Chileans vote overwhelmingly in favour of new constitution in national referendum
— 2 minute read — By Sam Portillo
A large majority of Chileans voted in favour of rewriting the country’s constitution in a national referendum that came as a result of popular protests for reform.
The current constitution has long been the subject of controversy because of its origins in the military dictatorship of Augusto Pinochet. Many historians doubt its legitimacy, owing to the regime’s tight control over the referendum in which it was approved.
Primarily written by Pinochet’s adviser, Jaime Guzman, the 1980 constitution entrenched neoliberal ideas about the private ownership of public services, such as health and education, while at the same time solidifying the regime’s power. It allowed Pinochet to rule for eight years, before having to stand for re-election in another referendum, with the simple choices of “sí” and “no”.
After losing the election to a coalition of recently legalised political parties called the Democratic Alliance, Pinochet stood aside and allowed the transition to a multi-party system. Since then, many amendments have been made to the constitution, including moves to make future reforms easier and restrict the circumstances in which a government can declare a state of emergency.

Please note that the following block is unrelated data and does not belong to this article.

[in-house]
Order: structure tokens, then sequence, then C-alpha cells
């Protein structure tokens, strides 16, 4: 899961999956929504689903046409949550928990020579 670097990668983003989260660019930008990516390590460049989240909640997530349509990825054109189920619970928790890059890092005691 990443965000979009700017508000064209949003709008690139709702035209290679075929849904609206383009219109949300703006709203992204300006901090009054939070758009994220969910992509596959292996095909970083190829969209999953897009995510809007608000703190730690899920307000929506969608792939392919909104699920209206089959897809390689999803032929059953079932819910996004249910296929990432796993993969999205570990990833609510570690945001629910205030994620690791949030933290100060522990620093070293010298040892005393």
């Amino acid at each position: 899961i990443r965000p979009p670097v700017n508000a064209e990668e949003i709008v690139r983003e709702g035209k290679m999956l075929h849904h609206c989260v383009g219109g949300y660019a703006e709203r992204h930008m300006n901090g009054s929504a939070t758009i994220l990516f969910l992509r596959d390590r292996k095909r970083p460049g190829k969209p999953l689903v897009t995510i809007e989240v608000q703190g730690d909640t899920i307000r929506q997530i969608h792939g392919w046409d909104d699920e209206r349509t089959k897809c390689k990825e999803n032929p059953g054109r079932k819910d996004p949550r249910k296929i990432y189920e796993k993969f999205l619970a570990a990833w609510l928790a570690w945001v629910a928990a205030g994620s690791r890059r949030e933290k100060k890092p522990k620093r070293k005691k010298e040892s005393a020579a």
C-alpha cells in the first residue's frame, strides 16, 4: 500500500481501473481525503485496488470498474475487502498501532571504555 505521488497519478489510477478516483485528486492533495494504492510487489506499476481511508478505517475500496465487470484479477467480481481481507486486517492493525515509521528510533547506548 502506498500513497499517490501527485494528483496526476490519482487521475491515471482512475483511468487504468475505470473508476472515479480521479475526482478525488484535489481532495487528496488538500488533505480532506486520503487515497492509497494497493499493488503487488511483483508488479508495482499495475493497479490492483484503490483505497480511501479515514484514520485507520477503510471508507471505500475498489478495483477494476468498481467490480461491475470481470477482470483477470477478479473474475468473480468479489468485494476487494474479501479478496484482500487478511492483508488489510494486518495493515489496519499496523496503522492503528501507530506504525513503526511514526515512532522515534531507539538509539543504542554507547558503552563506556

Sparked by anger over price rises to the Santiago metro, last autumn over a million protesters marched in the capital against what they considered to be financial inequalities which were entrenched by the neoliberal constitution. Clashes between protesters and police led to 30 citizen deaths and weeks of instability. Conservative president Sebastián Piñera agreed to hold a referendum on the matter, originally being scheduled for March 2020 but postponed due to the country’s COVID-19 epidemic.
The referendum involved two questions, the first asking if voters wanted a new constitution and the second asking whether it should be written by currently-serving parliamentarians or a new body of people directly elected specifically for said task.
78 percent of voters supported the move to rewrite the constitution, while a similar majority – 79 percent – said that the constitution should be written by a newly elected “constitutional convention”.
Next year, then, the country will elect members to write the constitution. In 2022, the draft will be submitted for approval in another, maybe final referendum.